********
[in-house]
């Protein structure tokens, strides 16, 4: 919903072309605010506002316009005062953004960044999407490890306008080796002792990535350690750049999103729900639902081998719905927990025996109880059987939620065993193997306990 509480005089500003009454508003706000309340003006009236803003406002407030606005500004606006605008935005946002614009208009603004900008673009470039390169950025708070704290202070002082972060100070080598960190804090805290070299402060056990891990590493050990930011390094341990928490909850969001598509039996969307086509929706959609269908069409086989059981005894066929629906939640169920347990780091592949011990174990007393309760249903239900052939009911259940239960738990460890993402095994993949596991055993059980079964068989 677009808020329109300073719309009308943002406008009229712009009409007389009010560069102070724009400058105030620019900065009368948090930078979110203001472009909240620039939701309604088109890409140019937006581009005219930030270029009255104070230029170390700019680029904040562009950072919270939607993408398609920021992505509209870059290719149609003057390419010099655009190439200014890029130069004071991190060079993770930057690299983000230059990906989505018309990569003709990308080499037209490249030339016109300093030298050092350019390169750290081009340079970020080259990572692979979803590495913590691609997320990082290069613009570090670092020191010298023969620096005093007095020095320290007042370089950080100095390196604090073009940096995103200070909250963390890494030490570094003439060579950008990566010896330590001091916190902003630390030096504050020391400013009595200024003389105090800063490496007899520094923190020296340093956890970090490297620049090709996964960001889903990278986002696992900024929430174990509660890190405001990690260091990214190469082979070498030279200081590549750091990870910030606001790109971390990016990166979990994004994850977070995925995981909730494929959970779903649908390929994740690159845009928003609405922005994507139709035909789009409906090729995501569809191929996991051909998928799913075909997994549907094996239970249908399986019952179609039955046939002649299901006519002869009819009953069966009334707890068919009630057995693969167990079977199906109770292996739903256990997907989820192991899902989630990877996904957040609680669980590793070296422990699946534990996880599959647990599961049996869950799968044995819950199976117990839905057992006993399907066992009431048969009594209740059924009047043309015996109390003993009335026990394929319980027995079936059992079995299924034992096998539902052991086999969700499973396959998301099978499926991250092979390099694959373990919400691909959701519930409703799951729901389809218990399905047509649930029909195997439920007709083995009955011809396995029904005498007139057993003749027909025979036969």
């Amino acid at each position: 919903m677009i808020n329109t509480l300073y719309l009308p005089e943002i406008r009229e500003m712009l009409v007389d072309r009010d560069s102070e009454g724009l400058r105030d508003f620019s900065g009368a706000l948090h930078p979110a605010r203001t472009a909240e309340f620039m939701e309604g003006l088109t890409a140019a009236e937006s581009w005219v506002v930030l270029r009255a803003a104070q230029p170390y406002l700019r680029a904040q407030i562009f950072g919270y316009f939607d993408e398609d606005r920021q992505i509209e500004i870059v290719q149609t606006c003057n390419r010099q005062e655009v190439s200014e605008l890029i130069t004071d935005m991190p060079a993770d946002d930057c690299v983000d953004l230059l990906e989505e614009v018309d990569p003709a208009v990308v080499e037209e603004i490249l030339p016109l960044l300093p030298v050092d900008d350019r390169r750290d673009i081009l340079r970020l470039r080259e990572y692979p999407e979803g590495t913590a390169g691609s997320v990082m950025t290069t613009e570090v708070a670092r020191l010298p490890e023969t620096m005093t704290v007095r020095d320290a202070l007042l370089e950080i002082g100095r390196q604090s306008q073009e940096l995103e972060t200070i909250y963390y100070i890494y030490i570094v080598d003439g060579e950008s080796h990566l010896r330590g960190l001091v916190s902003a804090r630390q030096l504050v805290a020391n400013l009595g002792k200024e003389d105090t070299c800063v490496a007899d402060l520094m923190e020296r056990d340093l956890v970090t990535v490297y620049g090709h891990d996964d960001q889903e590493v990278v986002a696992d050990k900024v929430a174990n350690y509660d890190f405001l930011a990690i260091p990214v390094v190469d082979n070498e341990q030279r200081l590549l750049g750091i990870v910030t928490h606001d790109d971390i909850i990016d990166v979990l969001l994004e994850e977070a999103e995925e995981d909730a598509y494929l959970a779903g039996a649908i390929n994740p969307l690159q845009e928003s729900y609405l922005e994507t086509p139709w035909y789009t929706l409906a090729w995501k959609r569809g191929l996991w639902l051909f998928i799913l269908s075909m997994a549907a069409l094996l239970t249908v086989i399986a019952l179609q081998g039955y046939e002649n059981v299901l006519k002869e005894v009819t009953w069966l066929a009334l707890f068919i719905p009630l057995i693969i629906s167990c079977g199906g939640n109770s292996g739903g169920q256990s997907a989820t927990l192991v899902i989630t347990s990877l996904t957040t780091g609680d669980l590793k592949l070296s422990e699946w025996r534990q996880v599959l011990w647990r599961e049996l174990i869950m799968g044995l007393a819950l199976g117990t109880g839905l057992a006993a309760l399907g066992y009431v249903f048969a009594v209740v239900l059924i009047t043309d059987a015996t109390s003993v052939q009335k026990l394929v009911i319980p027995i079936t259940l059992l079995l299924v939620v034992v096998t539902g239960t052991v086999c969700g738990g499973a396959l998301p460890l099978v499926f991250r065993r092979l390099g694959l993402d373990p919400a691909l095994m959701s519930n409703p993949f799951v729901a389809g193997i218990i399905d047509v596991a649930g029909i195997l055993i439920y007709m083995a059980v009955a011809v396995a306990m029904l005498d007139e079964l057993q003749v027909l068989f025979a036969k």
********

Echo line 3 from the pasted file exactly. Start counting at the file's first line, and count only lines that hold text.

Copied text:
């Amino acid at each position: 919903m677009i808020n329109t509480l300073y719309l009308p005089e943002i406008r009229e500003m712009l009409v007389d072309r009010d560069s102070e009454g724009l400058r105030d508003f620019s900065g009368a706000l948090h930078p979110a605010r203001t472009a909240e309340f620039m939701e309604g003006l088109t890409a140019a009236e937006s581009w005219v506002v930030l270029r009255a803003a104070q230029p170390y406002l700019r680029a904040q407030i562009f950072g919270y316009f939607d993408e398609d606005r920021q992505i509209e500004i870059v290719q149609t606006c003057n390419r010099q005062e655009v190439s200014e605008l890029i130069t004071d935005m991190p060079a993770d946002d930057c690299v983000d953004l230059l990906e989505e614009v018309d990569p003709a208009v990308v080499e037209e603004i490249l030339p016109l960044l300093p030298v050092d900008d350019r390169r750290d673009i081009l340079r970020l470039r080259e990572y692979p999407e979803g590495t913590a390169g691609s997320v990082m950025t290069t613009e570090v708070a670092r020191l010298p490890e023969t620096m005093t704290v007095r020095d320290a202070l007042l370089e950080i002082g100095r390196q604090s306008q073009e940096l995103e972060t200070i909250y963390y100070i890494y030490i570094v080598d003439g060579e950008s080796h990566l010896r330590g960190l001091v916190s902003a804090r630390q030096l504050v805290a020391n400013l009595g002792k200024e003389d105090t070299c800063v490496a007899d402060l520094m923190e020296r056990d340093l956890v970090t990535v490297y620049g090709h891990d996964d960001q889903e590493v990278v986002a696992d050990k900024v929430a174990n350690y509660d890190f405001l930011a990690i260091p990214v390094v190469d082979n070498e341990q030279r200081l590549l750049g750091i990870v910030t928490h606001d790109d971390i909850i990016d990166v979990l969001l994004e994850e977070a999103e995925e995981d909730a598509y494929l959970a779903g039996a649908i390929n994740p969307l690159q845009e928003s729900y609405l922005e994507t086509p139709w035909y789009t929706l409906a090729w995501k959609r569809g191929l996991w639902l051909f998928i799913l269908s075909m997994a549907a069409l094996l239970t249908v086989i399986a019952l179609q081998g039955y046939e002649n059981v299901l006519k002869e005894v009819t009953w069966l066929a009334l707890f068919i719905p009630l057995i693969i629906s167990c079977g199906g939640n109770s292996g739903g169920q256990s997907a989820t927990l192991v899902i989630t347990s990877l996904t957040t780091g609680d669980l590793k592949l070296s422990e699946w025996r534990q996880v599959l011990w647990r599961e049996l174990i869950m799968g044995l007393a819950l199976g117990t109880g839905l057992a006993a309760l399907g066992y009431v249903f048969a009594v209740v239900l059924i009047t043309d059987a015996t109390s003993v052939q009335k026990l394929v009911i319980p027995i079936t259940l059992l079995l299924v939620v034992v096998t539902g239960t052991v086999c969700g738990g499973a396959l998301p460890l099978v499926f991250r065993r092979l390099g694959l993402d373990p919400a691909l095994m959701s519930n409703p993949f799951v729901a389809g193997i218990i399905d047509v596991a649930g029909i195997l055993i439920y007709m083995a059980v009955a011809v396995a306990m029904l005498d007139e079964l057993q003749v027909l068989f025979a036969k």